I don't think they are going to kill me. But I do believe that there is a vast two-wing conspiracy to do everything possible to disrupt my plans to travel anywhere by air.
Let's just ponder for a few moments the ways that airlines can screw up your travel plans.
- They can cancel your flight for any one of several hundred reasons including weather here, weather there, mechanical problems, flight crew didn't show up, flight crew out of hours, flight crew on strike, plane never arrived, can't find the plane, or "the computer worked out that we'd lose money if we actually honored our contract to take you where you want to go, so we're going to pretend we didn't mean it".
- They can delay your flight so that you are forced to spend several uncomfortable and excruciatingly boring hours in one of those armpits of the world euphemistically known as an airport lounge.
- They can cancel the second leg of your flight so you are forced to rent a car and drive several hundred miles in the middle of the night through some god-forsaken foreign country such as France or Minnesota to reach your destination.
- They can cancel the second leg of your flight but then rebook you on a later flight that ensures that you will miss the ferry you were hoping to catch.
- They can decide in mid-air that it makes more sense to take you somewhere else than they originally promised. This is how I came to visit Wagga Wagga one fascinating night and then travel to my ultimate destination in the early hours of the morning by the appropriately named Wagga Waggon. It is also how my whole family and I came to celebrate one New Year's Eve on the floor of Pittsburgh Airport. Ah, happy days!
- They can damage your luggage.
- They can lose your luggage.
Ah. The crux of the matter. It's that last one that I'm really paranoid about when I fly off on one of my overseas sailing trips. I guess I know that one way or another the airline probably will manage to deliver my body, more or less intact and still in working order, to approximately the right place, probably within the same month that they promised when I bought the ticket. But my checked baggage? That's another issue.
When I used to be one of those businessman types jetting off to visit the far-flung outposts of our corporate empire once or twice a week, of course I never checked baggage. Always stuffed spare shirts and underwear into a carry-on bag and never worried about the lost baggage syndrome. But on a sailing trip I have way too much normal clothing, sailing clothing and sailing gear to use this strategy.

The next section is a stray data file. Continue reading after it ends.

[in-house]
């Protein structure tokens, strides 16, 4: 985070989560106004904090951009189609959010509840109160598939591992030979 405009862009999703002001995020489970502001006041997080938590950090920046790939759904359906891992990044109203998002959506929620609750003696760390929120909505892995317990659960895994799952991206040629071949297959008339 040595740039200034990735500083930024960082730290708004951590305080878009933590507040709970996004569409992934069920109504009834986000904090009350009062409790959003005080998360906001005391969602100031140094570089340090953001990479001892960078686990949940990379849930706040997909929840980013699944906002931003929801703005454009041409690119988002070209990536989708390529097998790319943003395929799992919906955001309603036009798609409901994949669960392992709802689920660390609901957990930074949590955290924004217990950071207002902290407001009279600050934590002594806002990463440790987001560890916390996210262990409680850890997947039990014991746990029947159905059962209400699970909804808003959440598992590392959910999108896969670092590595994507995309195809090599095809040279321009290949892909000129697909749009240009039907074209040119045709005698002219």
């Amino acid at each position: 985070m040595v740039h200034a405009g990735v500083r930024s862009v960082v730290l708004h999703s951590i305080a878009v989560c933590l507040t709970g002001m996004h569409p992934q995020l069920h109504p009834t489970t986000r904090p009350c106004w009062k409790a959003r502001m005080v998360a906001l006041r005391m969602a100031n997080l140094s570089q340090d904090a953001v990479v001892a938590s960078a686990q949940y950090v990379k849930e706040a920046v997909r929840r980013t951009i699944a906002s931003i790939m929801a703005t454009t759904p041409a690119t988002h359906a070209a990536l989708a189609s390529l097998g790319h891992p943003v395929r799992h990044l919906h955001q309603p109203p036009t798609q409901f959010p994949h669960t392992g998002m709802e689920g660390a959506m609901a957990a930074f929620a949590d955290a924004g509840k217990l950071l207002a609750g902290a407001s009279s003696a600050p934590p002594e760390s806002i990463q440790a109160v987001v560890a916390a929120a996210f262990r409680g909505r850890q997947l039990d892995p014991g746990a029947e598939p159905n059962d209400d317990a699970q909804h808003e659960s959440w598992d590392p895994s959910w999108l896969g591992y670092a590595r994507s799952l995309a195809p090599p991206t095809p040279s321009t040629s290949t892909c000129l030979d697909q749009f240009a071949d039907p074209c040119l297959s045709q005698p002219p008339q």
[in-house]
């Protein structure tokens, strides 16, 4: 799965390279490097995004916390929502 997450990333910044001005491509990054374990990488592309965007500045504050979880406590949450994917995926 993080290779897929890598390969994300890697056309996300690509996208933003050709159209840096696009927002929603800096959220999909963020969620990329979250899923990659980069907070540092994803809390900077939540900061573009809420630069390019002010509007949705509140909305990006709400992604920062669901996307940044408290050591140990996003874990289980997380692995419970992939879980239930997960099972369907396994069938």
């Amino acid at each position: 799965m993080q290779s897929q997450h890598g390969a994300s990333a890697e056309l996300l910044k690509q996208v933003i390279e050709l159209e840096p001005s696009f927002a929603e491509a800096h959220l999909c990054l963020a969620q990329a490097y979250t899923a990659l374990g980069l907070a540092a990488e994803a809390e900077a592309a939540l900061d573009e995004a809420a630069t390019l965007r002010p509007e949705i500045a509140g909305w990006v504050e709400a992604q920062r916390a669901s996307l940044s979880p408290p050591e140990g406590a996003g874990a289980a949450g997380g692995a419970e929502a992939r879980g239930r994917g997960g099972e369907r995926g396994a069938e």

There is nothing worse than showing up for a sailing regatta on the far side of the world missing some or all of your sailing gear. At the Masters Worlds in Spain I met several Australians and New Zealanders in this predicament and, I can tell you, they were a pathetic sight, wandering around disconsolately without their 48 inch carbon fiber tiller extensions. A Laser Master without his tiller is as woeful as John Wayne Bobbit.
So what to do? Well, I have this theory that if you fly non-stop to your ultimate destination the airline basically only has one opportunity to lose your sporting equipment and other luggage. They can just decide not to put it on the plane in the first place. Don't laugh. This has actually happened to me. Not once, but twice. On a ski trip to Vail one winter, and on my trip to the Sunfish Worlds in Colombia, the airlines basically decided that they didn't have room to carry all the passengers' luggage so they just left mine behind. Nice.
But if you have to change planes to reach your target there are a gazillion ways that they can lose your luggage. They can delay the first flight so there is no time for your luggage to make the second flight even if you are on it yourself. They can misplace it at the airport where you are changing planes. They can just forget to transfer it to your second flight. And so on. And so on.
So whenever possible I find a non-stop flight. In travelling to Cabarete for the Carribean Laser Midwinters I decided that I would not fly out of my local major aiport, Boston, because there were no direct flights to Puerto Plata, the closest airport to Caberete in the Dominican Republic. I concluded that it made more sense to drive 200 miles to Newark, stay overnight in an airport hotel (which incidentally let me leave my car in their parking lot while I was away thereby saving me the exorbitant fees for what is laughingly called "economy" parking at Newark airport), and then take the direct flight to Puerto Plata the next morning.
Which is why, two weeks ago, on Thursday night I slipped off to sleep in a slightly anxious mood listening to the hum of the cars on the New Jersey Turnpike ("they've all come to look for America" according to Paul Simon). And on Friday night I drifted off to dreamland to the sounds of the crash of the surf on the reef just off the Punta Cabarete, happy and secure in the knowledge that, once again, I had foiled the best attempts of the US airline industry to separate Tillerman from his tiller.